Tracking how you’re feeling from day to day can be a helpful and mindful practice. By checking in with yourself at the end of each day you can take stock of what emotions you’ve experienced, activities you’ve enjoyed, and difficulties you’ve learned from.
Play is an essential part of everyone’s life and is necessary for a healthy mind and body. Though you may feel like spending 30 minutes of creating a Minecraft fortress is a waste of time, numerous studies and researchers have shown otherwise (1). In a general sense, playing video games (in moderation) has been shown to help with executive functioning, creativity, and persistence (2).
Whether you enjoy Candy Crush or Tetris they can be a positive (with moderation). Each of these specific games has been shown to assist with various aspects of our mental health. For example playing Tetris following exposure to a traumatic event can disrupt the steps that would take place to file a traumatic memory into long-term memory, decreasing the long-term effects and potential for intrusive memories. It’s also been found that playing World of Warcraft assist individuals experiencing Autism Spectrum Disorders in building emotional comprehension (3).
Check out the video featuring Jane McGonigal below for more information on how all of this works.
A “simple” trick that I have many of my clients do - to begin to sit with ambiguity and to highlight the dialectics that occur within our everyday lives - is to switch the use of the word “but” to “and.” Let me give an example.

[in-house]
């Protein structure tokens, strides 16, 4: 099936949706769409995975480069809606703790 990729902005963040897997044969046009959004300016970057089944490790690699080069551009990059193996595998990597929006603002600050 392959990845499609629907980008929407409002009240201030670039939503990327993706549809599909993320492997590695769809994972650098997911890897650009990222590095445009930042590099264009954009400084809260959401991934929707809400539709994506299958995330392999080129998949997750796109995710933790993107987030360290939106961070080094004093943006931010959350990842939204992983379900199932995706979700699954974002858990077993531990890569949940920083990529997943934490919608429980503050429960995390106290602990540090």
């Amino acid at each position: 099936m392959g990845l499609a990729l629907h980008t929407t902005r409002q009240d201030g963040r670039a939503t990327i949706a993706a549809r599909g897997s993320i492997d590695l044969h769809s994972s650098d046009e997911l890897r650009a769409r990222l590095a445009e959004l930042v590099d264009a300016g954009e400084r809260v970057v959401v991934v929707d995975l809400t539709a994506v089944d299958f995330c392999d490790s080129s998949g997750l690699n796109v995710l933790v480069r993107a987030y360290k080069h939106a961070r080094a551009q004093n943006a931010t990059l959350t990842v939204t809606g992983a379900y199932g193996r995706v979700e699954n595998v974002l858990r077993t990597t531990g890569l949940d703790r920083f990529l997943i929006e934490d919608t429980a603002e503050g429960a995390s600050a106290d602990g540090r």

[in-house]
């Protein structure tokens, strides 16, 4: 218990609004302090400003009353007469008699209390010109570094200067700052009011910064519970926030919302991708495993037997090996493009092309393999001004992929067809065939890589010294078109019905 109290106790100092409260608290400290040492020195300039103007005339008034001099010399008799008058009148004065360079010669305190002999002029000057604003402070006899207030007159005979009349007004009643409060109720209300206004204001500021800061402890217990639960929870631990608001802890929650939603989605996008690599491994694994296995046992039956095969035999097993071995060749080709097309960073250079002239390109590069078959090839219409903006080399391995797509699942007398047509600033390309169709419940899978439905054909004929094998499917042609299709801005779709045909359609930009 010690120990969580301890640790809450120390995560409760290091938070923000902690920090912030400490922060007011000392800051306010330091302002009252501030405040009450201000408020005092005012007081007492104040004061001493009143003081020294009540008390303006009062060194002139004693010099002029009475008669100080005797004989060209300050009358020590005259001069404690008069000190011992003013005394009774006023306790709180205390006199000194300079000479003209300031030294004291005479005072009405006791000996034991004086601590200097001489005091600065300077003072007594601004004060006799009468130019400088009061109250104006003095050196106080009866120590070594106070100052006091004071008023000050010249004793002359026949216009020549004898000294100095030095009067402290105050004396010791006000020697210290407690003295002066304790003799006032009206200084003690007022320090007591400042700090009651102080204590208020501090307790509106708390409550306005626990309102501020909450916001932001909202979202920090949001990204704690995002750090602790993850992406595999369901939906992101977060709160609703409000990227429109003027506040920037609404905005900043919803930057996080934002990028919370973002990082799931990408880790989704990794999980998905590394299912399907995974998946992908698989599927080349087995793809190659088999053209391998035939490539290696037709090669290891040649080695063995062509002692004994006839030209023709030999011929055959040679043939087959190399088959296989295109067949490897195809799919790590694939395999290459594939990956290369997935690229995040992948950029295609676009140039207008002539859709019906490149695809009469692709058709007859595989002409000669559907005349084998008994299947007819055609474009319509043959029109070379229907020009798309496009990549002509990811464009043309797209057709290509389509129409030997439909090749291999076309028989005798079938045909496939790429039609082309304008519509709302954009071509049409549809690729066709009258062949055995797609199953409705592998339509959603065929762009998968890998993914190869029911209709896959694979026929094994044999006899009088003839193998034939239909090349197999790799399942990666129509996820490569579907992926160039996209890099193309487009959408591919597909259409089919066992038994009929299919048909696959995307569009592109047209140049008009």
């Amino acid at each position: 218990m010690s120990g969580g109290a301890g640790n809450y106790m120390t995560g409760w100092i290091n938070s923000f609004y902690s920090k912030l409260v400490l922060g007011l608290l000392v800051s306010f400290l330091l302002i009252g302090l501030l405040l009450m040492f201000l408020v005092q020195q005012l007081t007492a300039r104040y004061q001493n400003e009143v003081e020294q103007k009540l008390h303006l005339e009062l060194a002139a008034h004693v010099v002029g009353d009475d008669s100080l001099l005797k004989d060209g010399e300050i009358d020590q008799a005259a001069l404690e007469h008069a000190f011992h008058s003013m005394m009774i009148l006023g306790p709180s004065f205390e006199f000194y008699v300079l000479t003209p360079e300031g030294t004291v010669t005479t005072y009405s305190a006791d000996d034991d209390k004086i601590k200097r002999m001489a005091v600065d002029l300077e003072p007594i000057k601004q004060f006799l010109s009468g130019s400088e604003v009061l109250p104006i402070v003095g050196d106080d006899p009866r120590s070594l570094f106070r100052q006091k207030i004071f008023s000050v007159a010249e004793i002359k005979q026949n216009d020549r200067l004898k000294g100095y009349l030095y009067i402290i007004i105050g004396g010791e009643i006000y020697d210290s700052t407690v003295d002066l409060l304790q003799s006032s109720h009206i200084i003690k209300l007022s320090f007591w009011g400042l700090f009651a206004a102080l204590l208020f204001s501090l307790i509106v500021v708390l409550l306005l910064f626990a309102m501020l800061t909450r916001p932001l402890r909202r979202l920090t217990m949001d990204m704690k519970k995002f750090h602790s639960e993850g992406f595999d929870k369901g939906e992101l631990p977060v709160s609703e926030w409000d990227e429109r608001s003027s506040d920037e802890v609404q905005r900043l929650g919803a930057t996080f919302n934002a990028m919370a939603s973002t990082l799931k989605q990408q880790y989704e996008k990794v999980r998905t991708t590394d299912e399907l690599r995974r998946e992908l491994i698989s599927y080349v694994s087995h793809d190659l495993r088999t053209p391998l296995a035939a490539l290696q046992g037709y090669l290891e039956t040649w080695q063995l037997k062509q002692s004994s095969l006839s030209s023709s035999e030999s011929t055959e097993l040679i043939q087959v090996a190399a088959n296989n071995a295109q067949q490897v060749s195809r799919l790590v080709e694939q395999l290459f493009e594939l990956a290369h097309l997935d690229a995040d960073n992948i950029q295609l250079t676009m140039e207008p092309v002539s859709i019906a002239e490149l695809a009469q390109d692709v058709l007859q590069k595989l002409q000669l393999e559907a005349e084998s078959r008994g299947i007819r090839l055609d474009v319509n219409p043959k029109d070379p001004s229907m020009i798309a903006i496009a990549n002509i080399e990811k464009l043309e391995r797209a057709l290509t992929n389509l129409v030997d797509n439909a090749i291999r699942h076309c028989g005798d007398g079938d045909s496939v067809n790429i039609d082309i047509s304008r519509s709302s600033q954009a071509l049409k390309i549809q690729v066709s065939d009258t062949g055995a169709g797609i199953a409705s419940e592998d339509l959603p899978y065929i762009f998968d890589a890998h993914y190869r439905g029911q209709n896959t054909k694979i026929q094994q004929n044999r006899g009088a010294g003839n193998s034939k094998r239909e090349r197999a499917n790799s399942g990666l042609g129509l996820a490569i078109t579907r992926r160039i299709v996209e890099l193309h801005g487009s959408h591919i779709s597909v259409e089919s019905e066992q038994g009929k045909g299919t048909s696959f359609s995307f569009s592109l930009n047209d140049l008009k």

Let’s say you’re describing a day that started out quite excellent, which then was interrupted with an inconvenience. Many people would describe the situation in a way like this.
“Oh I was having the greatest day. I woke up fully rested, I had an excellent cup of coffee, and my partner had taken the dog out for a walk; it was excellent. But then I went to start the car and the battery was dead.”
When we use the word but, it negates everything that came before it. We no longer care about that great morning, we instead are focused on the one perceived negative of the dead battery. A more effective way of describing the situation, that allows the positives of the day to continue would be to swap “but” out for “and.”
“Oh I was having the greatest day. I woke up fully rested, I had an excellent cup of coffee, and my partner had taken the dog out for a walk; it was excellent; And then I went to start the car and the battery was dead.”
It changes the tone of the thought we’re having and the story we’re telling both ourselves and others. No longer is the positive discarded; instead both events are given space and it balances out a bit.
Give it a try!